BRANTA — Claire Spottiswoode
Behavioural ecology and tropical life-histories in African birds
Institution: University of Cambridge, UK
Supervisors: NB Davies
Details: PhD 2005 (Completed)
Address: Department of Zoology, University of Cambridge, Downing Street, Cambridge CB2 3EJ, UK (Jun 2007) Email
Subject Keywords: Life history, coloniality, parasitism, predation
Species Keywords: Sociable Weavers Philetairus socius
Evolutionary success results not only from the struggle for existence, but also the struggle to reproduce, and resolving the trade-offs in investment that arise is the domain of life-history theory. In tropical birds, investment in survival tends to be favoured over reproduction, contrasting with the short lives and high fecundity of better-studied north-temperate species. I explore two key questions generated by life-history variation, using African birds as a model system and a combination of comparative analyses and a detailed field study of a single species.
First, what factors permit such long life in the tropics? In a field study in Malawi and South Africa, I tested whether longer-lived species invest more in immunity, and found that species with higher annual survival rates are indeed able to raise a stronger immune response to a simulated infection. Species may also delay breeding and live in cooperative kin groups in order to extend their lifespans; however, kin groups are by definition composed of genetically related individuals susceptible to similar parasite strains, suggesting that they might carry a cost of increased parasite transmission, and should hence invest more in immune defence. Such a pattern was found in a comparison between cooperative breeders and related species breeding in pairs, suggesting that elevated disease transmission may be a previously overlooked cost of cooperation among family members. The foregoing comparative studies examine outcomes of long-term evolutionary processes in relatively stable environments; however, the world is rapidly changing. I go on to attempt to predict among-species variation in the advancement of spring arrival times of migratory birds in response to climate change. I put forward a hypothesis concerning interspecific variation in the trade-off between the survival costs of migration and sexually selected reproductive benefits of early arrival, and provide a comparative test showing that, as predicted, more strongly sexually selected species seem have advanced their arrival dates the most.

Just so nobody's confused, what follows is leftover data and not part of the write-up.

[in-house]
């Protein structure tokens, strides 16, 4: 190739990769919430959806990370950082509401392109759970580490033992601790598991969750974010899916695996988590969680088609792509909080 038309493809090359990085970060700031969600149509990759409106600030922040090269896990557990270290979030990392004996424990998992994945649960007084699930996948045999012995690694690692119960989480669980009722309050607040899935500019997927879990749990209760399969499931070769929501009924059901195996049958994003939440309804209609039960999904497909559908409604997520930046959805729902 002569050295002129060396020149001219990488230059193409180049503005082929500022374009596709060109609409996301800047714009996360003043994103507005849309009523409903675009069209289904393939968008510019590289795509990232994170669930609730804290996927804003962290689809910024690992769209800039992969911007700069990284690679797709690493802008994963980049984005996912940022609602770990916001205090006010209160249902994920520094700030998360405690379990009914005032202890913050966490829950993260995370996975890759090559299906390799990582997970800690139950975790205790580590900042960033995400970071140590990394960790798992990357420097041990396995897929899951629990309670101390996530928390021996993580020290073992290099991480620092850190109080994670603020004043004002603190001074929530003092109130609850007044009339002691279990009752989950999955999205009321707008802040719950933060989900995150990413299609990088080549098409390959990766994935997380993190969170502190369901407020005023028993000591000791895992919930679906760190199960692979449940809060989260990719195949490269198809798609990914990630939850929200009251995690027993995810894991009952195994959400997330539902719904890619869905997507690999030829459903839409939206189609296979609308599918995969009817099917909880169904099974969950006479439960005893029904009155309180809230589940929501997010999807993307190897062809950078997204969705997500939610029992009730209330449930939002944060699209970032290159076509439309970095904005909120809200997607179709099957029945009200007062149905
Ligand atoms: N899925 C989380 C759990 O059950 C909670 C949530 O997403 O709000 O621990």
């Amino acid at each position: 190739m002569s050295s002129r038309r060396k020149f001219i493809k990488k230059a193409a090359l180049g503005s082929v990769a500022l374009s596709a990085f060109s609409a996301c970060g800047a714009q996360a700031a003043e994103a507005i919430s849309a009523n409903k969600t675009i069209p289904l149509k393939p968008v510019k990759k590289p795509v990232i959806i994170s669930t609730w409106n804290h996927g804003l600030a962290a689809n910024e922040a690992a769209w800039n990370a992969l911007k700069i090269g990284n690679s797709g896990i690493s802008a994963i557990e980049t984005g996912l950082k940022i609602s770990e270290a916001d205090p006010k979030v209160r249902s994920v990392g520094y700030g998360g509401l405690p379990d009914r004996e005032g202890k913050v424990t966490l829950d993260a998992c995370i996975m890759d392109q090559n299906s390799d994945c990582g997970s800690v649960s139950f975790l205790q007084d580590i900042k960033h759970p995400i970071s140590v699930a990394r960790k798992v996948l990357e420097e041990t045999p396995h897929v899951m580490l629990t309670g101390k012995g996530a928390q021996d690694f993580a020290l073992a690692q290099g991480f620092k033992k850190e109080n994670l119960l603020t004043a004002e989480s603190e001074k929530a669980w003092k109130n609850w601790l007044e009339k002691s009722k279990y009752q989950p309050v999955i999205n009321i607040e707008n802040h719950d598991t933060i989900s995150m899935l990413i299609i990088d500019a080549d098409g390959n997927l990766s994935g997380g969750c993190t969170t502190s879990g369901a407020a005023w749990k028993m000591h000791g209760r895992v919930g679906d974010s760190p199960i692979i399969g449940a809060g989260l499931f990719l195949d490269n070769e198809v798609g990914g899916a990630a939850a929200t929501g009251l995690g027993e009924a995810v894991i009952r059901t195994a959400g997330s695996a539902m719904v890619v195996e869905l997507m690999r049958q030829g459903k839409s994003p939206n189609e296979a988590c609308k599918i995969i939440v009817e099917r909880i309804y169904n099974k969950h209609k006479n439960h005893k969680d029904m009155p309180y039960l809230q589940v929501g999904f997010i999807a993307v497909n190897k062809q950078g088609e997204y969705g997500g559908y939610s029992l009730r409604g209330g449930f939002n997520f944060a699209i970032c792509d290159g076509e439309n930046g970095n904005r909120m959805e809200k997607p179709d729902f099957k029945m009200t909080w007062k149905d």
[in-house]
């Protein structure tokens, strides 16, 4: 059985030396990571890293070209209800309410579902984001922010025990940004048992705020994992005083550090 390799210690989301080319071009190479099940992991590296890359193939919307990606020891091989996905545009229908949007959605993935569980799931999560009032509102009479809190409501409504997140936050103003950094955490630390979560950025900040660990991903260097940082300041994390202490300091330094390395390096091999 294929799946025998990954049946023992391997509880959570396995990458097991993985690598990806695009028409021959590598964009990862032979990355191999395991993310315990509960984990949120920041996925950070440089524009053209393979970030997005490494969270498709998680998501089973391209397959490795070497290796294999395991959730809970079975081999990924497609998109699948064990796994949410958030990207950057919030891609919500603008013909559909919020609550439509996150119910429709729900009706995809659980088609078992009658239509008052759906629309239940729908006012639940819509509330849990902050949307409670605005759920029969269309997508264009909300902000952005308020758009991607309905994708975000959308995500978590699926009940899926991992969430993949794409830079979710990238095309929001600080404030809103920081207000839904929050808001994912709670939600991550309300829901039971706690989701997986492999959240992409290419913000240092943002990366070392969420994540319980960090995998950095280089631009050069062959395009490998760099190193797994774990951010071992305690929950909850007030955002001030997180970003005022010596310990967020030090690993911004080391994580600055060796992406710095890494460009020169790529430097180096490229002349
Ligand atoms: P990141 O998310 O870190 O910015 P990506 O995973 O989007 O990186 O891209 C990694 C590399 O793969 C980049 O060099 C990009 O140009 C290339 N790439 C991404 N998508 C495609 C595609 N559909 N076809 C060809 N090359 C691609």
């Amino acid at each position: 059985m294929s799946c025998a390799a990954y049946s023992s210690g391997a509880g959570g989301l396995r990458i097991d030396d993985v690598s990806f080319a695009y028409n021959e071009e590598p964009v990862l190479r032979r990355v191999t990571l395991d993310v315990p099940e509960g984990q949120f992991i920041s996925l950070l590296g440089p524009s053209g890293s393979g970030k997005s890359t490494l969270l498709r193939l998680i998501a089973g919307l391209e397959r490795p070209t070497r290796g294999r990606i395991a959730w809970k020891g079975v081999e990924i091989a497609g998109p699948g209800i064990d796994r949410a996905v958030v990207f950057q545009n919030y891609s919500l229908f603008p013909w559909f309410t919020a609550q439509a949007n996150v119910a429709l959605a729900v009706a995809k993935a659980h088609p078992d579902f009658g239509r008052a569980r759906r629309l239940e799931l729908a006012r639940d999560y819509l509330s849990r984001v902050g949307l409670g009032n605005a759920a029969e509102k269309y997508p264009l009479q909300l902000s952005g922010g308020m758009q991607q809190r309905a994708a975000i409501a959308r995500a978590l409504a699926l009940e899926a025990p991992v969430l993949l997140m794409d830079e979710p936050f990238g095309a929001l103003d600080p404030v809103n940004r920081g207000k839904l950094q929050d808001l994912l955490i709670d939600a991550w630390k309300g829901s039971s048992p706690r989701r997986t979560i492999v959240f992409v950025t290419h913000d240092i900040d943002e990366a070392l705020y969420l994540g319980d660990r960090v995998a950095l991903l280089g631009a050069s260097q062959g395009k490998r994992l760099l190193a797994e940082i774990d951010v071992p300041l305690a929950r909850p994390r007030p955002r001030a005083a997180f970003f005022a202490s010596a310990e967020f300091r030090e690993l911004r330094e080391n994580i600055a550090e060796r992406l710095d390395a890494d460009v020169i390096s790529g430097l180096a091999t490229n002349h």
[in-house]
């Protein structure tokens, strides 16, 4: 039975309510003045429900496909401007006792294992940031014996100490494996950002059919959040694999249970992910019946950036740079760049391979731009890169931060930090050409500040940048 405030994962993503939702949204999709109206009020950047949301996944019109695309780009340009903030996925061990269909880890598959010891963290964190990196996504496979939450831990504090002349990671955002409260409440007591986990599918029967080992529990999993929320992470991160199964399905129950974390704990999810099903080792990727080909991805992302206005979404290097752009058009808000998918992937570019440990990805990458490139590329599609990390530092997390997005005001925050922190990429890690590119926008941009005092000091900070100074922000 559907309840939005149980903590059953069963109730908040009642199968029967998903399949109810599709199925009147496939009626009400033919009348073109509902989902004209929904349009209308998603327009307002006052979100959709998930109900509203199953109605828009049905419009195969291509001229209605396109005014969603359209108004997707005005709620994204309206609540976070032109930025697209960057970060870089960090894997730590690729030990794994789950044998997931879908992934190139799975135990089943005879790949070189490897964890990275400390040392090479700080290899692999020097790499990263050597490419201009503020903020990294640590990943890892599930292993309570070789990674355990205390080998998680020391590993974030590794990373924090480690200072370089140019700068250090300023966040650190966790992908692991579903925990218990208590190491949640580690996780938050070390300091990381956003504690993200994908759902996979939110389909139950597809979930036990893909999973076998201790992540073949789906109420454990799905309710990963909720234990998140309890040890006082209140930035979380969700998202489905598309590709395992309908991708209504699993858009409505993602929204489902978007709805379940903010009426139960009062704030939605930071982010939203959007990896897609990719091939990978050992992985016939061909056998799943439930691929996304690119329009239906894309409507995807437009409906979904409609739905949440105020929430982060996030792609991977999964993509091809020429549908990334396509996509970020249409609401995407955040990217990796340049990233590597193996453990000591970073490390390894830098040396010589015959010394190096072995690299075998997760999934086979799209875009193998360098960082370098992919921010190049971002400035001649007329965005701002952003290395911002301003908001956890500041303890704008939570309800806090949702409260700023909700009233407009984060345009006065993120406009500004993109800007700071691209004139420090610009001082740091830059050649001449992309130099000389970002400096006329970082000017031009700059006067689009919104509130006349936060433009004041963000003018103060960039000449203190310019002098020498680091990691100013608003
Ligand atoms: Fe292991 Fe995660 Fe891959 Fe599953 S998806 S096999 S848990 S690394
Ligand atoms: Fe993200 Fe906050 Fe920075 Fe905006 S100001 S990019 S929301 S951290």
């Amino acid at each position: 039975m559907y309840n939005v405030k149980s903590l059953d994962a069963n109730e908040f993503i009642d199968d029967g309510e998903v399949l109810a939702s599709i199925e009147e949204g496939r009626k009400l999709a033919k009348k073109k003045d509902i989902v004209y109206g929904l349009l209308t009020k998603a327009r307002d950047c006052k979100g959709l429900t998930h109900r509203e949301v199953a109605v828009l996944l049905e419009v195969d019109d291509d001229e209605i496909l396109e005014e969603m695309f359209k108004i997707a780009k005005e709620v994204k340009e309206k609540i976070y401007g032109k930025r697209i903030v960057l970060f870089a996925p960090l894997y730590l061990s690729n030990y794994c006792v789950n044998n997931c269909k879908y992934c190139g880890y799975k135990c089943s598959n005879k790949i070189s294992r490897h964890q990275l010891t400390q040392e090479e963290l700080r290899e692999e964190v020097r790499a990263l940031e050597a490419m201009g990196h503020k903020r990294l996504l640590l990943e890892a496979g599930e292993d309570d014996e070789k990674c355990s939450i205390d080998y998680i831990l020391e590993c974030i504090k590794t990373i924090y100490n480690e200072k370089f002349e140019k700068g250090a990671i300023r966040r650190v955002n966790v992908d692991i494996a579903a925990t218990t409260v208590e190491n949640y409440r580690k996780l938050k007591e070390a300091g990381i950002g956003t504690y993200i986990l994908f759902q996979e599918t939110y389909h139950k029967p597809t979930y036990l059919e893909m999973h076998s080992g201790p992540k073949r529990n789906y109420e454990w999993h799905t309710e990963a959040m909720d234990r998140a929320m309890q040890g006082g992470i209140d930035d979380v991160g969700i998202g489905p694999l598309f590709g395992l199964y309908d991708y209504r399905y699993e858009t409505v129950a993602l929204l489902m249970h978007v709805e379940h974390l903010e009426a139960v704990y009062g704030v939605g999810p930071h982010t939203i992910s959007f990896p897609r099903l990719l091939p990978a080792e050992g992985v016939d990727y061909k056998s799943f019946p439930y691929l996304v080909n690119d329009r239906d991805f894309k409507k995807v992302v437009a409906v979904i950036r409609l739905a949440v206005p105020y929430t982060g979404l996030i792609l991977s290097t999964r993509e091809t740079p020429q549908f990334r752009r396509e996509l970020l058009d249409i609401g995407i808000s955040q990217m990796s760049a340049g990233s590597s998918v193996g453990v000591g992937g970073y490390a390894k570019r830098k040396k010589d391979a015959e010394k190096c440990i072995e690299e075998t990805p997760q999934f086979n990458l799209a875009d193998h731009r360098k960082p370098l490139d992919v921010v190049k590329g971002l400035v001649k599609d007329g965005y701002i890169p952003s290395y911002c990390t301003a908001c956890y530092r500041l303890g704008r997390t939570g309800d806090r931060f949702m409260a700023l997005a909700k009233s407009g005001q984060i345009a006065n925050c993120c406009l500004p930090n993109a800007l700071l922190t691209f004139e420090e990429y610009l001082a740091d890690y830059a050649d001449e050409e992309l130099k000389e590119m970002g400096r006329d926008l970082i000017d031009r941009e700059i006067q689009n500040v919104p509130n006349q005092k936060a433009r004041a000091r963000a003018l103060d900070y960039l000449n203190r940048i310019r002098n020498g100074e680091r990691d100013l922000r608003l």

Second, can variation among individuals within a species living in different microenvironments help to illuminate the ecological causes of such large-scale evolutionary patterns? I carried out a detailed field study of a single species with an extreme but variable life-history, the colonially-breeding Sociable Weaver Philetairus socius of the Kalahari desert. Offspring in larger colonies succumbed more to predation, parasitism and starvation than those in smaller colonies. Life history theory predicts that adults in bigger colonies should hence favour their own survival and reduce their investment in reproduction, and indeed they live longer and lay smaller eggs producing poorer-quality young. Cross-fostering and food supplementation experiments implied that some of these differences are determined either genetically or via maternal effects. I investigated the latter through assays of yolk antioxidants and androgens, and found that indeed these vary with colony size, which may account for some of the phenotypic differences observed. Thus life-history variation among colonies of different sizes may provide a microcosm of patterns across species, and by reducing fitness differences across colonies may help to maintain a stable distribution of colony sizes.